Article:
Neonatal Drug Therapy Manual


Disclaimer: Official controlled document is the CHEO and Ottawa Hospital online copy. It is the responsibility of user to ensure that any paper copy version is the same as the online version before use.

Alternate Name(s): 
Original Date: 
March 1993
Revised Date: 
December 2020
  • Staphylococcal infections resistant to cloxacillin
  • May be used as initial therapy in severely ill patients
  • IV intermittent infusion: over 1 hour

0 - 14 days:

  • < 28 weeks GA: 20 - 22 mg/kg/dose Q24h
  • 29-34 weeks GA: 20 - 22 mg/kg/dose Q18h
  • > 35 weeks GA: 20 - 22 mg/kg/dose Q12h

> 14 days:

  • < 28 weeks corrected GA: 20 - 22 mg/kg/dose Q18h
  • 29 - 34 weeks corrected GA: 20 - 22 mg/kg/dose Q12h
  • > 35 weeks corrected GA: 20 - 22 mg/kg/dose Q8-12h

Infant (corrected GA > 42 weeks and PNA > 4 weeks):

  • 15 mg/kg/dose Q6h

Dosage adjustment required in renal impairment.  Refer to available references or clinical pharmacist for dosage adjustment

Side Effects: 
  • Dermatologic: red man syndrome (associated with rapid infusion rate)
  • Hematologic: eosinophilia, neutropenia
  • Local: phlebitis
  • Otic: ototoxicity associated with high drug levels
  • Renal: nephrotoxicity (enhanced by aminoglycoside therapy)
Parameters to Monitor: 
  • Baseline serum creatinine and Pre level. Repeat both once weekly.  Pre (Trough) levels > 15 mg/L should be monitored a minimum of twice weekly
  • WBC
  • Infusion site


  • Therapeutic drug levels:
    • Serum Levels: Pre level only, 0 - 30 minutes before dose
    • Initial level:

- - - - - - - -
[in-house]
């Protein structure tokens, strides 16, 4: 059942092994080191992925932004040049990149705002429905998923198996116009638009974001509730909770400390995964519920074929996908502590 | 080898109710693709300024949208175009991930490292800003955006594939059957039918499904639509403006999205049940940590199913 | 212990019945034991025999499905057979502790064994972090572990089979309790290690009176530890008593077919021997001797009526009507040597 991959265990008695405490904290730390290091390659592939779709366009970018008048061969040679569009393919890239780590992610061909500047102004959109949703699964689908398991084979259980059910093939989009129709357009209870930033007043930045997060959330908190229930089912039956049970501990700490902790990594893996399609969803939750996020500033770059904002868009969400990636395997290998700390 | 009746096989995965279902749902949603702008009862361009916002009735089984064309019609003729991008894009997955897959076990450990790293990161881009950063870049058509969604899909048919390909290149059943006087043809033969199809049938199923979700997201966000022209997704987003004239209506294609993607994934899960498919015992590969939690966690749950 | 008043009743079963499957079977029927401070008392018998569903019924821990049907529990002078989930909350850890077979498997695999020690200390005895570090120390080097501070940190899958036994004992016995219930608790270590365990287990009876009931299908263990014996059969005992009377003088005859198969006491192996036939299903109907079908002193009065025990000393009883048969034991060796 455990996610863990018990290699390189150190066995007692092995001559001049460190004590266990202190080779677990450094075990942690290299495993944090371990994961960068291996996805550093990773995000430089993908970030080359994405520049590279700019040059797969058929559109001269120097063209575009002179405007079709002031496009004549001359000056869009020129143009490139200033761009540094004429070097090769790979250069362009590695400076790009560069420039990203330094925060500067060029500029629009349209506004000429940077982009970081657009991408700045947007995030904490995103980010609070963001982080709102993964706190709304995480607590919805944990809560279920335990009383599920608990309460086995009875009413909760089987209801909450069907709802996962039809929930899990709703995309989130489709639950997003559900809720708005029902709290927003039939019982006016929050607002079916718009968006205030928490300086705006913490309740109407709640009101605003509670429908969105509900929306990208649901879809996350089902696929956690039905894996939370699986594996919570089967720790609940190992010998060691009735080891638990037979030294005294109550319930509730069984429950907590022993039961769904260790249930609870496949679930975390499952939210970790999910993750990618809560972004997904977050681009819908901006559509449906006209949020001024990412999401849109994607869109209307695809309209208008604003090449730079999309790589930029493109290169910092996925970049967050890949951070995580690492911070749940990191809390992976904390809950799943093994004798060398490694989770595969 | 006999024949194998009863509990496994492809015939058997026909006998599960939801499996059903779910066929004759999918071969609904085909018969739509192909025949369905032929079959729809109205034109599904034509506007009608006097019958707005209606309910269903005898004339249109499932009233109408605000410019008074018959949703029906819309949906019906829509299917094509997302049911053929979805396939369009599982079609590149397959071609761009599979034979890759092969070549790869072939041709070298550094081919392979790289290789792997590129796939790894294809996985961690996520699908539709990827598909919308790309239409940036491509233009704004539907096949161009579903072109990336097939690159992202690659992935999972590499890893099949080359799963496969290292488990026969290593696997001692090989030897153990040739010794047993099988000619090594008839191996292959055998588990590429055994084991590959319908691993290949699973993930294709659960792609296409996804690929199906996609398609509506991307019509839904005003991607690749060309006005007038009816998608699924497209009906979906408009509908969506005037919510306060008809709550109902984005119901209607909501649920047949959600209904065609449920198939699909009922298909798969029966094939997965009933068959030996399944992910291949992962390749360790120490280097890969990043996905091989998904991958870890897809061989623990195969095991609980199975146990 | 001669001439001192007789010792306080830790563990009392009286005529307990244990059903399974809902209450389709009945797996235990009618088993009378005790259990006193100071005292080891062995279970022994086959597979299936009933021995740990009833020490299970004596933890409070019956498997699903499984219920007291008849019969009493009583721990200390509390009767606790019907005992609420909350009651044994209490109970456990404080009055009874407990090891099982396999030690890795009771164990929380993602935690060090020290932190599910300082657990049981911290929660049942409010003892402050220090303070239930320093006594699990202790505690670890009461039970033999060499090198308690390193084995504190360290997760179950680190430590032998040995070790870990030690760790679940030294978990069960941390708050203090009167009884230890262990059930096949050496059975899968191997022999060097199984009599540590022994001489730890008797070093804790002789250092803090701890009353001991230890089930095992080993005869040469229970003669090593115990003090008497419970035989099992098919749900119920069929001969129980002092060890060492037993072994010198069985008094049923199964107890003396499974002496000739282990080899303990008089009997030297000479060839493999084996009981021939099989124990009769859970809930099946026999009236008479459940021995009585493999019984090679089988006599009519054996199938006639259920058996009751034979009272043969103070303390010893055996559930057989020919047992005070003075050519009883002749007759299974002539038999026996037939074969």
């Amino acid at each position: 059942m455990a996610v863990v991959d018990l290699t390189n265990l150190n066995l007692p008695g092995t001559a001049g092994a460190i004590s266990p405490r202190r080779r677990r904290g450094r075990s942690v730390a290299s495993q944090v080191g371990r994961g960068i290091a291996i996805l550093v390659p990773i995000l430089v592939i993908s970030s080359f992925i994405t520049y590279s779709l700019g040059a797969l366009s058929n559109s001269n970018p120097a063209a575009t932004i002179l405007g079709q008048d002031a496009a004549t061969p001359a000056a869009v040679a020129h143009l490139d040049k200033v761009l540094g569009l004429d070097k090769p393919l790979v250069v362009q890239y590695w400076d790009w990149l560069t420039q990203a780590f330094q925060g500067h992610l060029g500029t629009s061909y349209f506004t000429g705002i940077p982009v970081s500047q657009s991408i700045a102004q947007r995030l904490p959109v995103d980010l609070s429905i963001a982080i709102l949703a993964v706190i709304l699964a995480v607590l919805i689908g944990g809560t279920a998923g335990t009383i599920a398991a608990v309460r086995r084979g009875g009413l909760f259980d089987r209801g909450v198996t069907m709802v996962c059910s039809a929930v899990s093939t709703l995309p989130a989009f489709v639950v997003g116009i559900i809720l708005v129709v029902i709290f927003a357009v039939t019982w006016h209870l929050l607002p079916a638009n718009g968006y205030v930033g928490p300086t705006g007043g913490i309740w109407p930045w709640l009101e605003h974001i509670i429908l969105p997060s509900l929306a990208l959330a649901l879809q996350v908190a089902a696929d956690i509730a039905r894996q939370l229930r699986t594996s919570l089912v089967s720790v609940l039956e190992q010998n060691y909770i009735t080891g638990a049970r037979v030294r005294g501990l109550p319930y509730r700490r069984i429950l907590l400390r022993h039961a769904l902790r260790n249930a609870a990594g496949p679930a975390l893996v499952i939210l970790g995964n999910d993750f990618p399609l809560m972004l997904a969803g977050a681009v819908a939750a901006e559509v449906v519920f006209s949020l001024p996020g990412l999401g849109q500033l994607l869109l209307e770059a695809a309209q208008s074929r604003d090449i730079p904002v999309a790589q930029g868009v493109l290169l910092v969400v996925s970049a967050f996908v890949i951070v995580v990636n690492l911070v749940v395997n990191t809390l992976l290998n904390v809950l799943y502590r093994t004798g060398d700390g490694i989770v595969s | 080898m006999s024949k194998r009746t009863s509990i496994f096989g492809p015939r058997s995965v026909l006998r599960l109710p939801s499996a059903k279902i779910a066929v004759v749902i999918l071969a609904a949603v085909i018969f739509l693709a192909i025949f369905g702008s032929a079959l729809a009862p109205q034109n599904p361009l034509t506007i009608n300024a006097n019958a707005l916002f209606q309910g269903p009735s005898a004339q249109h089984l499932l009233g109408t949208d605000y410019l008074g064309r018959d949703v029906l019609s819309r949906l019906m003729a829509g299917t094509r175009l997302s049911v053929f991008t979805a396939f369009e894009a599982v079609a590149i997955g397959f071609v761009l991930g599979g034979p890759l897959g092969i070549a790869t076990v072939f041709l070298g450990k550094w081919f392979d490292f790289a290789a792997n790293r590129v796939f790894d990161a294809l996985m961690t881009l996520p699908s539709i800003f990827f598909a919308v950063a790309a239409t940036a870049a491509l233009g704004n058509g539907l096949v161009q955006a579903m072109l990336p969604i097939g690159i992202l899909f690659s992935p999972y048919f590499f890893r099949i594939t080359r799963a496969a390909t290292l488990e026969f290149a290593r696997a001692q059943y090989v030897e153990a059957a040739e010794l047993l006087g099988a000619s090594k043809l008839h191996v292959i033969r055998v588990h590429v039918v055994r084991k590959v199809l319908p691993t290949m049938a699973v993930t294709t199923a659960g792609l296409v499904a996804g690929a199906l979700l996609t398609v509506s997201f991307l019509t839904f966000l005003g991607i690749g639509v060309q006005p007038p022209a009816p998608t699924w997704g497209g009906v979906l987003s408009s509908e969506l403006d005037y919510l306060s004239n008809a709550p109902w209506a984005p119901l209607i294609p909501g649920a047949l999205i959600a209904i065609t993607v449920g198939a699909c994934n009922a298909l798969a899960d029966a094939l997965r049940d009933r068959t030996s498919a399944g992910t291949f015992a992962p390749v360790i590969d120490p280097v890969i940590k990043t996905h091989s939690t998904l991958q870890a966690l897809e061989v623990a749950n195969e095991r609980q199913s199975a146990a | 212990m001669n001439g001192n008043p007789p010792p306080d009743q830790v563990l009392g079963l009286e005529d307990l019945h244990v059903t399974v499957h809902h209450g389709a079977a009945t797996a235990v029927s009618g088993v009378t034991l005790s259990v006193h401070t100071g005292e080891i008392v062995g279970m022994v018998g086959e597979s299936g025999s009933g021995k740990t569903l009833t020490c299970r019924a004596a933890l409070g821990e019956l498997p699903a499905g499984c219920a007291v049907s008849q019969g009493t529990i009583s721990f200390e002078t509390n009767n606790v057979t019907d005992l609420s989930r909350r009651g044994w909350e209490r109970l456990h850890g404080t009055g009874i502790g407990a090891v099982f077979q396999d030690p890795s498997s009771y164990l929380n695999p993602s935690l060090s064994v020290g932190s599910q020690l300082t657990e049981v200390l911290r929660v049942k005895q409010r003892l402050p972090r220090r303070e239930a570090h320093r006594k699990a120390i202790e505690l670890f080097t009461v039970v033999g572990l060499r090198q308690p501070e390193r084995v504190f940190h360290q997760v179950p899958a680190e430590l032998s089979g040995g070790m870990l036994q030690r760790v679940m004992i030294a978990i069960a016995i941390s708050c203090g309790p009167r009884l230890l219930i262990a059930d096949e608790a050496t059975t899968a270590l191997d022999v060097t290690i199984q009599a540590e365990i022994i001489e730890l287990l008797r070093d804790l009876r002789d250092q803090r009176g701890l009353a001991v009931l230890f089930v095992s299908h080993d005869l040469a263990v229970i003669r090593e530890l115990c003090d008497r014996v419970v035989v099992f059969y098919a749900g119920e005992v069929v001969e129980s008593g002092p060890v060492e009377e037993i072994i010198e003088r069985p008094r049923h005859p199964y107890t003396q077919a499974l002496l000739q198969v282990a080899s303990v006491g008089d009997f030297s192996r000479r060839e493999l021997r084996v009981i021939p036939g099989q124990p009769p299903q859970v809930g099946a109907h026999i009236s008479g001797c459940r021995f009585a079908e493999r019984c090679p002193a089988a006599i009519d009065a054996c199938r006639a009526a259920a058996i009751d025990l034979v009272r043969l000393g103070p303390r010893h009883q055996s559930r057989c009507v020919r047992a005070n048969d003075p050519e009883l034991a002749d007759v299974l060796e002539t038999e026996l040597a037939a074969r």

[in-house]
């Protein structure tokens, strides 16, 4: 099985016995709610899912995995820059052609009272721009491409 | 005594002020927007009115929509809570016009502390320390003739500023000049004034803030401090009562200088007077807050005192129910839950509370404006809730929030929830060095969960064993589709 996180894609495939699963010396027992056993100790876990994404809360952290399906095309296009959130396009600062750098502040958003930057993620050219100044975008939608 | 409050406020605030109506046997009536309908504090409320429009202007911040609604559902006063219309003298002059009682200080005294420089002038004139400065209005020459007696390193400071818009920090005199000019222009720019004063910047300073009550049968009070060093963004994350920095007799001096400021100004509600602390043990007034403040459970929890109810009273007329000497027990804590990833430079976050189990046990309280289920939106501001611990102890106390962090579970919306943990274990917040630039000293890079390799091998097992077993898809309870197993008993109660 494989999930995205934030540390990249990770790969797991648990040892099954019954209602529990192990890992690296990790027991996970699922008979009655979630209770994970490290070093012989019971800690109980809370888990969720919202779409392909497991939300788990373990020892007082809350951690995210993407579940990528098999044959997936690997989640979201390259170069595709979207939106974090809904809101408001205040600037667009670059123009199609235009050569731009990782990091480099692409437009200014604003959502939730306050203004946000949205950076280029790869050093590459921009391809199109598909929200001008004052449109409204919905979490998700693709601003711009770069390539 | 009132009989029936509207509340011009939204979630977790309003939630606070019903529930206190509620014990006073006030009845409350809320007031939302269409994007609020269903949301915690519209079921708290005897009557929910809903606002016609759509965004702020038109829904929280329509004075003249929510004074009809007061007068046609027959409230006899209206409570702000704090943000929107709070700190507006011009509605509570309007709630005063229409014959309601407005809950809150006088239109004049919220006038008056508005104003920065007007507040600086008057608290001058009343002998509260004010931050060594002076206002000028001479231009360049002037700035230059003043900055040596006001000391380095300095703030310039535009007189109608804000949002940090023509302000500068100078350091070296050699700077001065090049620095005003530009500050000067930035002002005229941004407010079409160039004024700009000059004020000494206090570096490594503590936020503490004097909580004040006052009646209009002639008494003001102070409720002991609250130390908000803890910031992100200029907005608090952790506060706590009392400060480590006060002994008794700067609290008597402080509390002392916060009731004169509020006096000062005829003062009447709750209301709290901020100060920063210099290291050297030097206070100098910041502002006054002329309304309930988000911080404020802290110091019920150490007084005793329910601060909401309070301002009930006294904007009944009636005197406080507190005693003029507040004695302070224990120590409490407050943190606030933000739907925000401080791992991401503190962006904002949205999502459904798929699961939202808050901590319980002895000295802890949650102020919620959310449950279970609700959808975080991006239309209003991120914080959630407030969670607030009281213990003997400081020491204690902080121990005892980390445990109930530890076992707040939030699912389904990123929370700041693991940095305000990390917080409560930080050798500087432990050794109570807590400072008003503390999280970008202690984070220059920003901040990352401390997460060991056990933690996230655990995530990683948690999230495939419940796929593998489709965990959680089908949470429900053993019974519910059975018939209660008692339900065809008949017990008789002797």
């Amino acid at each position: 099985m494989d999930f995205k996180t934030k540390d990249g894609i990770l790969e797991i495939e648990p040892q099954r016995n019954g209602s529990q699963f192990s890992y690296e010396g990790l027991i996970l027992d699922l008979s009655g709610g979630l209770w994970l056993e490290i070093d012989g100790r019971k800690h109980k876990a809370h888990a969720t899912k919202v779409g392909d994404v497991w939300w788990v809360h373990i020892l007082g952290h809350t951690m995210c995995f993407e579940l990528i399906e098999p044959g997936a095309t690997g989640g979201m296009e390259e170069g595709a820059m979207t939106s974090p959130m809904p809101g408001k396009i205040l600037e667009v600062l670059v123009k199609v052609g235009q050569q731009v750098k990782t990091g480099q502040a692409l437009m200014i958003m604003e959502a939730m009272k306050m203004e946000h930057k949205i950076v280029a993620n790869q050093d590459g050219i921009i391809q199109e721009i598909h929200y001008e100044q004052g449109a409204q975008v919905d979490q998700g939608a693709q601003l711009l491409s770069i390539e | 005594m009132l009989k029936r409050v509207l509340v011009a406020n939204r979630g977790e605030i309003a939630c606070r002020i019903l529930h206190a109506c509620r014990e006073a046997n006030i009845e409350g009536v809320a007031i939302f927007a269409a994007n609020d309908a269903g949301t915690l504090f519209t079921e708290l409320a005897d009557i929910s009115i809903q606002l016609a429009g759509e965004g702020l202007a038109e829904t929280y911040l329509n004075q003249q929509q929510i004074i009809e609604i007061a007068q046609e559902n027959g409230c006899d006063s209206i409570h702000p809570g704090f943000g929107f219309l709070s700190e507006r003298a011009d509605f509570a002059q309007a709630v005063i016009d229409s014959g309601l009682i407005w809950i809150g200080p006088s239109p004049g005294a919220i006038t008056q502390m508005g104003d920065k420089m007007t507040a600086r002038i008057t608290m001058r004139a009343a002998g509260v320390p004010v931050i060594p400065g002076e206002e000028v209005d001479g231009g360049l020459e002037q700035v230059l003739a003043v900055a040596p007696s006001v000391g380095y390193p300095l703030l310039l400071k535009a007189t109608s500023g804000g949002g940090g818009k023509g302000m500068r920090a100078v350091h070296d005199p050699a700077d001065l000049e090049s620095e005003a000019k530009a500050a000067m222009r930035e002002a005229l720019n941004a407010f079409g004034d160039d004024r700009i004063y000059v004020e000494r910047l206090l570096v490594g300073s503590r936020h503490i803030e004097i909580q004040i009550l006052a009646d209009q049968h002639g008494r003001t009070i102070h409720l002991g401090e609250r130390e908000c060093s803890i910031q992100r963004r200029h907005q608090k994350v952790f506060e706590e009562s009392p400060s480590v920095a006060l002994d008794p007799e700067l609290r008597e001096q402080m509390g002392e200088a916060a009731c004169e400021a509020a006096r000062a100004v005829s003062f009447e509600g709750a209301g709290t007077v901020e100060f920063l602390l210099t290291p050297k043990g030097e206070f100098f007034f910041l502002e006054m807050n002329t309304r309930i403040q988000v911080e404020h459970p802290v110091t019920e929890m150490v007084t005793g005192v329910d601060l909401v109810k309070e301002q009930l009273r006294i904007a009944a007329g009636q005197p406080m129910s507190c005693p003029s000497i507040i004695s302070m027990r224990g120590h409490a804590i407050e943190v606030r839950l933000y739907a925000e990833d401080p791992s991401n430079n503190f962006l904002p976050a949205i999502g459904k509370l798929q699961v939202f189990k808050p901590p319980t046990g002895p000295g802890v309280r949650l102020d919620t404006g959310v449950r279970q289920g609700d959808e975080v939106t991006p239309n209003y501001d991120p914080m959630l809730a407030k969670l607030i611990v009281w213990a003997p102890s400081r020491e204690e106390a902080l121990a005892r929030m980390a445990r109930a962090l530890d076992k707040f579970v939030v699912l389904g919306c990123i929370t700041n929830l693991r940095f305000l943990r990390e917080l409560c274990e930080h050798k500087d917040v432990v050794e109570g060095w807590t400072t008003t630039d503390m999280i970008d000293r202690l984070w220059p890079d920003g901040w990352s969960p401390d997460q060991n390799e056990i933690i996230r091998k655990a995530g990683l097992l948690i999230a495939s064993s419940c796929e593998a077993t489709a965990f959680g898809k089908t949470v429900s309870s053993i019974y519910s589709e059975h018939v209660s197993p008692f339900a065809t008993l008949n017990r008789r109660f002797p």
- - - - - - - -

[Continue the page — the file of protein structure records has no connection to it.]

• Prior to 2nd or 3rd dose if:
        • dosing intervals of Q12H or less frequent
        • renal impairment
      • Prior to 5th dose

 ** When checking trough level, administer next dose as scheduled. Do not wait for level to be reported unless otherwise advised

  • Pre (Trough) levels:
    • 6 - 10 mg/L
      • Infections (e.g. bacteremia) with coagulase negative staphylococci (i.e. S. epidermidis) including line infections
    • 10 - 15 mg/L
      • CNS infections, shunt infections or other deep-seated infections.  Skin and soft tissue infections caused by methicillin resistant Staphylococcus aureus (MRSA)
    • 15 - 20 mg/L
      • These levels can be considered in individual patients with invasive or persistent methicillin resistant Staphylococcus aureus (MRSA) infections such as infective endocarditis, osteomyelitis, meningitis, pneumonia or severe soft tissue infections.
  • Post (Peak) levels: Not routine
Reconstitution and Stability: 

IV intermittent infusion:

  • Vancomycin 1000 mg vial
    • Add 20 mL SWFI.  Take 5 mL (250 mg) and add to 45 mL D5W
    • Final concentration: 5 mg/mL
  • Vancomycin 500 mg vial
    • Add 10 mL SWFI. Take 5 mL (250 mg) and add to 45 mL D5W
    • Final concentration: 5 mg/mL

- Solutions Compatible: dextrose, saline, dextrose-saline combinations

- Y-site Compatible: calcium, fentanyl, heparin (in low concentrations of 0.5 to 1 unit/mL used to maintain IV line potency), midazolam, morphine, pancuronium, SMOF, TPN

Incompatible: dexamethasone, heparin (concentrations greater than 1 unit/mL), phenobarbital


- Liu C, Bayer A, Cosgrove SE, Daum RS, Fridkin SK, Gorwitz RJ, Chambers HF.  Clinical Practice Guidelines by the Infectious Diseases Society of America for the Treatment of Methicillin-Resistant Staphylococcus Aureus Infections in Adults and Children: Executive Summary. Clin Infect Dis. Feb 1 2011: 52 (3): 285-292

- Taketomo CK, Hodding JH, Kraus DM. Pediatric & Neonatal Dosage Handbook 22nd Edition. Hudson: Lexi-Comp Inc.; 2015.

- Trissel LA. Handbook on Injectable Drugs 19th Edition. Bethesda, Maryland; American Society of Health-System Pharmacists. 2017

- Rajon K, Vaillancourt R, Varughese N, Villarreal G.  Vancomycin use, dosing and serum  trough concentrations in the pediatric population: a retrospective institutional review. Pharmacy Practice 2017 Apr-Jun;15(2):887

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